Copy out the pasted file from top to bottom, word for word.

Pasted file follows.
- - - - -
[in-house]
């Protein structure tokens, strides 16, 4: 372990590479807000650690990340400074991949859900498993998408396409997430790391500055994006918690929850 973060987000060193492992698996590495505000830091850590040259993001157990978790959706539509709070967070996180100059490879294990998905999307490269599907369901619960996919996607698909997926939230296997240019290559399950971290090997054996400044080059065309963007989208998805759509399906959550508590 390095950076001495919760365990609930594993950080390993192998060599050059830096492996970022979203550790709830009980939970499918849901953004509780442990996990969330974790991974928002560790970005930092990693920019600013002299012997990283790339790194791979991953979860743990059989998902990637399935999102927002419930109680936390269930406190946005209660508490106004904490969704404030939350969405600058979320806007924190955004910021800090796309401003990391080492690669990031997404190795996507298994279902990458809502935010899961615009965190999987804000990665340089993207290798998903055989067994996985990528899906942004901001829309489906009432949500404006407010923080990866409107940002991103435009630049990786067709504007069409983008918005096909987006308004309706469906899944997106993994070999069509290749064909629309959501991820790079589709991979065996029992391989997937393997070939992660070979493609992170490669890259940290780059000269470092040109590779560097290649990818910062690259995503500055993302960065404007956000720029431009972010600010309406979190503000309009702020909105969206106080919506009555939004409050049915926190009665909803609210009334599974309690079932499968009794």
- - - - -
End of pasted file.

[in-house]
């Protein structure tokens, strides 16, 4: 372990590479807000650690990340400074991949859900498993998408396409997430790391500055994006918690929850 973060987000060193492992698996590495505000830091850590040259993001157990978790959706539509709070967070996180100059490879294990998905999307490269599907369901619960996919996607698909997926939230296997240019290559399950971290090997054996400044080059065309963007989208998805759509399906959550508590 390095950076001495919760365990609930594993950080390993192998060599050059830096492996970022979203550790709830009980939970499918849901953004509780442990996990969330974790991974928002560790970005930092990693920019600013002299012997990283790339790194791979991953979860743990059989998902990637399935999102927002419930109680936390269930406190946005209660508490106004904490969704404030939350969405600058979320806007924190955004910021800090796309401003990391080492690669990031997404190795996507298994279902990458809502935010899961615009965190999987804000990665340089993207290798998903055989067994996985990528899906942004901001829309489906009432949500404006407010923080990866409107940002991103435009630049990786067709504007069409983008918005096909987006308004309706469906899944997106993994070999069509290749064909629309959501991820790079589709991979065996029992391989997937393997070939992660070979493609992170490669890259940290780059000269470092040109590779560097290649990818910062690259995503500055993302960065404007956000720029431009972010600010309406979190503000309009702020909105969206106080919506009555939004409050049915926190009665909803609210009334599974309690079932499968009794």